I know you believe the concession made by your agent resulted in your extra expenses for the appraisal/inspection. But, I don't. You wanted to buy this place and met with an unwilling seller - it happens. Now, move on and decide if you wish to continue to buy another condo in the same area - forearmed is forewarned...
Totally agree with talking to the broker and seeking some compensation BUT, think you will be better served by simply moving forward. Good luck!
ETA: In my experience, up-grades of 20-30K translates to 2-3K in actual value - don't fall for that - obviously, your appraiser didn't. Kudos to your agent for hiring a competent one!This message has been edited. Last edited by: Idaho Resident,
I am in total agreement with you on all points. Best wishes as you continue your house hunt.
linkybo, Sounds like your buyer's agent was working more as a seller's agent! It sounds like the appraiser used the appropriate comps and properly discounted the upgrades. You will never know how much impact the actions of the agent had on your decision to go forward with the inspection. I would still take it up with the broker.
Problems exist here too with appraiser going outside of the area for comps..notice I said area not neighborhood. If there were higher comps inside the immediate area, the listing agent and the the buyers agent should have submitted to the appraisal company ..for "review".
Appraisals .. break deals everyday. Sorry, I too..would move on.
Thanks so much for everyone's input and advice. So you know how the story is progressing, here is the reply from our agent's broker:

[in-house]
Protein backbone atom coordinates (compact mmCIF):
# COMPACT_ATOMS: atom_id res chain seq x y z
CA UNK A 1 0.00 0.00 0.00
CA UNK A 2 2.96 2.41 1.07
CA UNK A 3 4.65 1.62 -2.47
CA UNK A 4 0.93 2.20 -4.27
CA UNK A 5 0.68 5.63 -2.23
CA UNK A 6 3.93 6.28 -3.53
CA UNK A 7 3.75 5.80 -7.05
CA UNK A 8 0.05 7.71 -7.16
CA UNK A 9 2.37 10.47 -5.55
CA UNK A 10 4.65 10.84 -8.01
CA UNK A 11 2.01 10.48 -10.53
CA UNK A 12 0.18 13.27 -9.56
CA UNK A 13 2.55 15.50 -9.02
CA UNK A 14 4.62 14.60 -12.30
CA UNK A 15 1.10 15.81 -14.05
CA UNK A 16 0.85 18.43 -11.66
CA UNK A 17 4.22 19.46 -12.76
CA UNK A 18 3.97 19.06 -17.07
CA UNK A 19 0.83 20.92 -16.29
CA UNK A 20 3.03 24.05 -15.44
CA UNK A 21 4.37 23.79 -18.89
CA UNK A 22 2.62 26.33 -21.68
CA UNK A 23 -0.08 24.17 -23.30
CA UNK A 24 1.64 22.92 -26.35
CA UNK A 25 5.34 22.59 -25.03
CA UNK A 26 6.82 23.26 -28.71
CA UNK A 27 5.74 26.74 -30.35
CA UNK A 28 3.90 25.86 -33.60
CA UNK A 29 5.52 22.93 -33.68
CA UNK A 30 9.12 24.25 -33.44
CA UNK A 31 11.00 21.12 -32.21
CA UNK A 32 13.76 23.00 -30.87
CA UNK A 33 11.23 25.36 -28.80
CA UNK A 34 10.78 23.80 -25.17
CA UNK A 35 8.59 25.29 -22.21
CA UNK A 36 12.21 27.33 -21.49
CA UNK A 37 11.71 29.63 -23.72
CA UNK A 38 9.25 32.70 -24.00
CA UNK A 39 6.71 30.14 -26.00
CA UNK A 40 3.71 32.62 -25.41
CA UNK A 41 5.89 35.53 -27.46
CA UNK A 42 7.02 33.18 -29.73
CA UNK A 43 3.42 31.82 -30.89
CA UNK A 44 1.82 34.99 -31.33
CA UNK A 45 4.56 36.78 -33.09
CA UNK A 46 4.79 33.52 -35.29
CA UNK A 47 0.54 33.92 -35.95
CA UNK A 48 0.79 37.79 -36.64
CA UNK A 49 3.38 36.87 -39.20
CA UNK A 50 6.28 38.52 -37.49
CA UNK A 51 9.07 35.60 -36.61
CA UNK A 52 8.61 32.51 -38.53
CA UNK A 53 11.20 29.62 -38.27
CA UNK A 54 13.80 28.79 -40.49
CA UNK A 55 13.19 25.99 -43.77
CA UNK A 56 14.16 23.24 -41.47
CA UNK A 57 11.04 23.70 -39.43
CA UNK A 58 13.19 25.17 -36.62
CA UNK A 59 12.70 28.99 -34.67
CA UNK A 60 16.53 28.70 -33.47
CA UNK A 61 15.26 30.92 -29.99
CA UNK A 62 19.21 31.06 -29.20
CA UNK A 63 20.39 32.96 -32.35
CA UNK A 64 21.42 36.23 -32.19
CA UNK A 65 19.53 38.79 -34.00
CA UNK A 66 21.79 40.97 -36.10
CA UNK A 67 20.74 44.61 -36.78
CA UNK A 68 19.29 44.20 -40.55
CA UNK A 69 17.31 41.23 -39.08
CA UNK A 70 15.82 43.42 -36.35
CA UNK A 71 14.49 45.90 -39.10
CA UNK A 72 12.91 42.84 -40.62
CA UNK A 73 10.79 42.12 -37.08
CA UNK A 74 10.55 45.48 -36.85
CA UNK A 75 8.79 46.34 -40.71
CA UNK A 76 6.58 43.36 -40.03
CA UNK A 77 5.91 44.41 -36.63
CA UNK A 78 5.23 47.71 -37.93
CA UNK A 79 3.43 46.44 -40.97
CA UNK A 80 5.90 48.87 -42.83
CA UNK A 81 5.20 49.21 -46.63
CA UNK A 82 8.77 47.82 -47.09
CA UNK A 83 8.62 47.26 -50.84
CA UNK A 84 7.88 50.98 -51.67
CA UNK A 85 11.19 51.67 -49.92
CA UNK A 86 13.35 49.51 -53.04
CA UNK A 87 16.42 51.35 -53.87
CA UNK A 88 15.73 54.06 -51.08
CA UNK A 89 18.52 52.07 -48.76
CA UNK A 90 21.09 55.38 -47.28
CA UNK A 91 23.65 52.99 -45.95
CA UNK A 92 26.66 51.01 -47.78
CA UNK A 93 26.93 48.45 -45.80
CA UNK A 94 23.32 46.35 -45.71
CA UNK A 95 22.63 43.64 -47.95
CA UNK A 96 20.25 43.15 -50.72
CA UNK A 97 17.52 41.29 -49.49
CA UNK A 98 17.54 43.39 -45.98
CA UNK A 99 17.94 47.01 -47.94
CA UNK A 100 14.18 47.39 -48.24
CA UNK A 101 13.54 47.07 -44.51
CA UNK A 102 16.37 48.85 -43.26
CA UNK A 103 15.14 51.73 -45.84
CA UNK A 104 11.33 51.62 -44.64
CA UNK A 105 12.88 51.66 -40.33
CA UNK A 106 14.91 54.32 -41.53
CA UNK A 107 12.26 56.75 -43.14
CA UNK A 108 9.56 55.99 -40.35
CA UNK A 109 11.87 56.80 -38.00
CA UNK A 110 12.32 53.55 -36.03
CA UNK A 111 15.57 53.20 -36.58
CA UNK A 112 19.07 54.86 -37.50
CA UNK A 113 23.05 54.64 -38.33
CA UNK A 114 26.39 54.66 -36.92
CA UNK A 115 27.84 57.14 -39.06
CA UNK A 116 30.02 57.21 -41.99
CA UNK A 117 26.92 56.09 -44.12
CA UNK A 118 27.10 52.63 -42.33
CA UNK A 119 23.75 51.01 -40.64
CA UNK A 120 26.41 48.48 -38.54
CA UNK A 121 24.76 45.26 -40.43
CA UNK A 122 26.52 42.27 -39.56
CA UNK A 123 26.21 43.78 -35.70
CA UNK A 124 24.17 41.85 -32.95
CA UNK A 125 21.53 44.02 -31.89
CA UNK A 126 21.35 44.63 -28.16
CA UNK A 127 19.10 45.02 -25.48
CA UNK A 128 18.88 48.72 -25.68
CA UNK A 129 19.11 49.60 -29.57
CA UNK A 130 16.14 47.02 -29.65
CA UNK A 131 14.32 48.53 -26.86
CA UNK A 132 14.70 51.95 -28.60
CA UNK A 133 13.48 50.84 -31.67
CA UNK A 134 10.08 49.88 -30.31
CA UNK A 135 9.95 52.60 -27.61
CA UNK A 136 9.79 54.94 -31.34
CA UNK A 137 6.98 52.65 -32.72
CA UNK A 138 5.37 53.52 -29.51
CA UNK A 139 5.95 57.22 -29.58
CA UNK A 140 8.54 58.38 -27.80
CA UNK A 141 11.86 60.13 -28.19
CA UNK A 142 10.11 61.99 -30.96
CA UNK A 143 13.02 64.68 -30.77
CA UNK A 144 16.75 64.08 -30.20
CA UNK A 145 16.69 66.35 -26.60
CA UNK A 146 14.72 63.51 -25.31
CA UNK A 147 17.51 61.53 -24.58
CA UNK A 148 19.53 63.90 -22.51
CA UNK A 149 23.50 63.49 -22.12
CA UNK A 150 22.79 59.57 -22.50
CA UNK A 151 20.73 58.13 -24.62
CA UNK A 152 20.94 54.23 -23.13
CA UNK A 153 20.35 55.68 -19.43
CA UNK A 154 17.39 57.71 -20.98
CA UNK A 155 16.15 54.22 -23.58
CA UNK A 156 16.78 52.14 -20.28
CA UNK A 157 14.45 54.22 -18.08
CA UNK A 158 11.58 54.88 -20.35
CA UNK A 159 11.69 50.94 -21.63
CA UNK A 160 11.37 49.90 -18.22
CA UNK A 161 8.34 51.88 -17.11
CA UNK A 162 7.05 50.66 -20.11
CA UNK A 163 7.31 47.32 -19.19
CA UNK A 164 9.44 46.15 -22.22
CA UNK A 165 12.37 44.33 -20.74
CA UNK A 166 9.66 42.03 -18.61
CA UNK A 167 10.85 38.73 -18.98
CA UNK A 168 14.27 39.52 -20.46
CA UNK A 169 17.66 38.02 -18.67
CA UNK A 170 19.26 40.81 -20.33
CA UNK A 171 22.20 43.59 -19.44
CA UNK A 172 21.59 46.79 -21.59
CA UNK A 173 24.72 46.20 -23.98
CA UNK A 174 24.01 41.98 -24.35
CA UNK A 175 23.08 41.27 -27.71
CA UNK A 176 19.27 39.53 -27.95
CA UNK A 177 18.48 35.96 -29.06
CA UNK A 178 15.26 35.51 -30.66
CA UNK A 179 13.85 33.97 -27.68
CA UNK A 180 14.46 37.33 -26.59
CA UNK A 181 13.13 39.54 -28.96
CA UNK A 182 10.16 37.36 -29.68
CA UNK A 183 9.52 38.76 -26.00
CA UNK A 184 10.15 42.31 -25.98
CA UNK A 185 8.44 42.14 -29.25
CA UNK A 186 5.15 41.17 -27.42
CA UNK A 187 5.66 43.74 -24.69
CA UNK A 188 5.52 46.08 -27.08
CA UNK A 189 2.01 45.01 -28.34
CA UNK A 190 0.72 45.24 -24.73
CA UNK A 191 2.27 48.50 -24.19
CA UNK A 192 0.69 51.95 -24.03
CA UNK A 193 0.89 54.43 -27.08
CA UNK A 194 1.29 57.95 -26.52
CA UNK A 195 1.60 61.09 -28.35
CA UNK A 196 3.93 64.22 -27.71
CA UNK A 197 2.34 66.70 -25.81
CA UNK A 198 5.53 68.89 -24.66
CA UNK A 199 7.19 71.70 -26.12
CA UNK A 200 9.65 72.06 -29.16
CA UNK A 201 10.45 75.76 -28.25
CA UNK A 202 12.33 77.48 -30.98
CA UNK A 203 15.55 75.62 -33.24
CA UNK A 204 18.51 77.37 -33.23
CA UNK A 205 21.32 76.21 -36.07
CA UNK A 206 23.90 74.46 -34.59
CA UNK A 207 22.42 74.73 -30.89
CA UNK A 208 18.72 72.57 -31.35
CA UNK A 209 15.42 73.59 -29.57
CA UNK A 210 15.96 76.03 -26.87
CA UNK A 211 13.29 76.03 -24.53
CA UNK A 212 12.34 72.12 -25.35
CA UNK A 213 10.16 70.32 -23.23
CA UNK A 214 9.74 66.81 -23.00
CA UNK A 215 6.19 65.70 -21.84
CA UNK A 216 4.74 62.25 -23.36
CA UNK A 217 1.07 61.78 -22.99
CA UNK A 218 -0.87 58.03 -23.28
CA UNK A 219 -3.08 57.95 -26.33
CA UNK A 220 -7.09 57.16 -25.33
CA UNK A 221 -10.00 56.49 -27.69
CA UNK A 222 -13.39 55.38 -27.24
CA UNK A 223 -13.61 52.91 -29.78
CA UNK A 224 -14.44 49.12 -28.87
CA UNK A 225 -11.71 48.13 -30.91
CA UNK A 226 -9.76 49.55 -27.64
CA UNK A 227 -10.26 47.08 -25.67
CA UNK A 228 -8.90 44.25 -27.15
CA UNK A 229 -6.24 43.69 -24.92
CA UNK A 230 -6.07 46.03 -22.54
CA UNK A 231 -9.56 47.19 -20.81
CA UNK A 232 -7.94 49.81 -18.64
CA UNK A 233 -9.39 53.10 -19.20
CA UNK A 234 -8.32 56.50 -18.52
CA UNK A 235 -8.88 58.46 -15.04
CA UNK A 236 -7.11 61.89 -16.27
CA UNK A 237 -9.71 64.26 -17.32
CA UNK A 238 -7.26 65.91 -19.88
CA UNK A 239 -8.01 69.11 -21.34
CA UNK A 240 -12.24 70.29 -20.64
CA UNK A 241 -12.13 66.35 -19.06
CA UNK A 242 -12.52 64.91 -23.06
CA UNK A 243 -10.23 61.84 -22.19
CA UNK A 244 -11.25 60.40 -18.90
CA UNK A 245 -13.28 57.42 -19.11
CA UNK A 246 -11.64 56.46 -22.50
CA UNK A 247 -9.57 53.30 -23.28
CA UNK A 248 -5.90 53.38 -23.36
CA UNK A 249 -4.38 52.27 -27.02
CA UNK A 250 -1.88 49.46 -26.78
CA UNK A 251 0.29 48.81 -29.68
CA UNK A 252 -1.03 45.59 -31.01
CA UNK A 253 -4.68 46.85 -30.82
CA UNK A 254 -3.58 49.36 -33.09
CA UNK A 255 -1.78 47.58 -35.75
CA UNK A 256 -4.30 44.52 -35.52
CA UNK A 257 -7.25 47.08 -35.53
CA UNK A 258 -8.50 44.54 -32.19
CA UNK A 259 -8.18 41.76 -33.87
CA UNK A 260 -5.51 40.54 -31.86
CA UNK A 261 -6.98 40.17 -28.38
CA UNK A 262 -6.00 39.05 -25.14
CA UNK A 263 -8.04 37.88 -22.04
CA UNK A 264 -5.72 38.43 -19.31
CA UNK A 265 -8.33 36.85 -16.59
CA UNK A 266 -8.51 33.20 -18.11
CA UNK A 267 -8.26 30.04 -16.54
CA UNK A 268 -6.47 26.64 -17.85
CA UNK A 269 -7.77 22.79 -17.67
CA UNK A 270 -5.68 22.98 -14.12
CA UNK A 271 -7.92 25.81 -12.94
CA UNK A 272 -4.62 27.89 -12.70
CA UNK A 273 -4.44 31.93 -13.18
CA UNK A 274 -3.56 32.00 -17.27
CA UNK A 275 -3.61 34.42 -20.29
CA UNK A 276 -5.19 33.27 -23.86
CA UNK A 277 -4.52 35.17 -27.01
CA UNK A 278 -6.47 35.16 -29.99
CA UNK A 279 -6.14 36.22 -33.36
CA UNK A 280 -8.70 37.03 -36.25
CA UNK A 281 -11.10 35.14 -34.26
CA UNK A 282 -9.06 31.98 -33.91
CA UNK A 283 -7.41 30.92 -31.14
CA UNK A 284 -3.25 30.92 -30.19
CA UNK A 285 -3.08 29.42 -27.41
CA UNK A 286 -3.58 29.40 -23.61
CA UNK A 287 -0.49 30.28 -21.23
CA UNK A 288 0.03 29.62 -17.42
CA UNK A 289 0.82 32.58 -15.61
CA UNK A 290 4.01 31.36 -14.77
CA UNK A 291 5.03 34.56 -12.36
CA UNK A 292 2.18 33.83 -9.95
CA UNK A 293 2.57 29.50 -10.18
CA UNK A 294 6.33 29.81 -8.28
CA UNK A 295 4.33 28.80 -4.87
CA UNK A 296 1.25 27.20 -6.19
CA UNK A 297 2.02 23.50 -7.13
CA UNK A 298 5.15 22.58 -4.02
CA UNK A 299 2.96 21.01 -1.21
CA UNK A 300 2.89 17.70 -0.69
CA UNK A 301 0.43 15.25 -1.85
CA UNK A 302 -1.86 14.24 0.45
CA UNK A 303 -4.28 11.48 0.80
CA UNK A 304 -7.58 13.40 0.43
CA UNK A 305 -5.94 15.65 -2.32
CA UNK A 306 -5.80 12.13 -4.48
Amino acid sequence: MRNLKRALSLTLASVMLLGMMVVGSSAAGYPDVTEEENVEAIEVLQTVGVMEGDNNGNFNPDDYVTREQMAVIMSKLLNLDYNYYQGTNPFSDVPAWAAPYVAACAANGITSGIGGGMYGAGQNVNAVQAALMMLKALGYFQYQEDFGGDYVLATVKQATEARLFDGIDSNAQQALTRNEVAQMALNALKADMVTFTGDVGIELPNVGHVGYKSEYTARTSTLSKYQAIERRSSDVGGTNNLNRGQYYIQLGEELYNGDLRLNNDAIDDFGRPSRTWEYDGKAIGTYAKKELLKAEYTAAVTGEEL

"I spoke with (a real estate attorney)regarding (your agent's) legal responsibilities. The attorney stated that he has never heard your argument raised and that the agent has no obligation under Agency Law, any statutory laws, nor case law to tell a buyer he is taking less commission to put a transaction together. To your point that you would have proceeded differently had you known the seller was hard and fast on her price, the attorney said that when a contract is entered into in good faith by a buyer and a seller, it is expected that each party has negotiated to their best price and terms, and that there should be no expectation or planning by one party that the other party will make later concessions.
Regarding the ethics question, as a company we follow a very robust Code of Ethics and Standards of Practice of the National Association of Realtors. In addition, we have an agent-driven set of Standards of Practice that exceeds the industry standards. To that end I reviewed the Code of Ethics and both sets of standards with our Standards of Practice agent representative and we could find nothing that addresses your agent being obligated to disclose to you.
On the practical side of this issue, in my thirty-three years in real estate I have had the legal responsibility of over 27,000 transactions and have never had your complaint or request come across my desk. Just the opposite, I see clients grateful for their agent helping with their commission as this gesture usually helps a buyer meet the larger goal of procuring a desired property. Most agents do it in silence so as not to present themselves as a ‘hero’ or ‘savior’."
So - it seems the broker is supporting our agent, and we have no recourse. Live and learn. I wonder if I had thought to ask our agent if he was giving up his commission to help the deal, if he would have told me? Unfortunately, he just said "The seller accepted your offer of $259,000" and I believed that to be true.
linkybo, Thank you so much for posting back - so many times people post here and then disappear leaving the outcome unknown. I commend you with following through with contacting the broker although the end result was certainly not what you would have liked.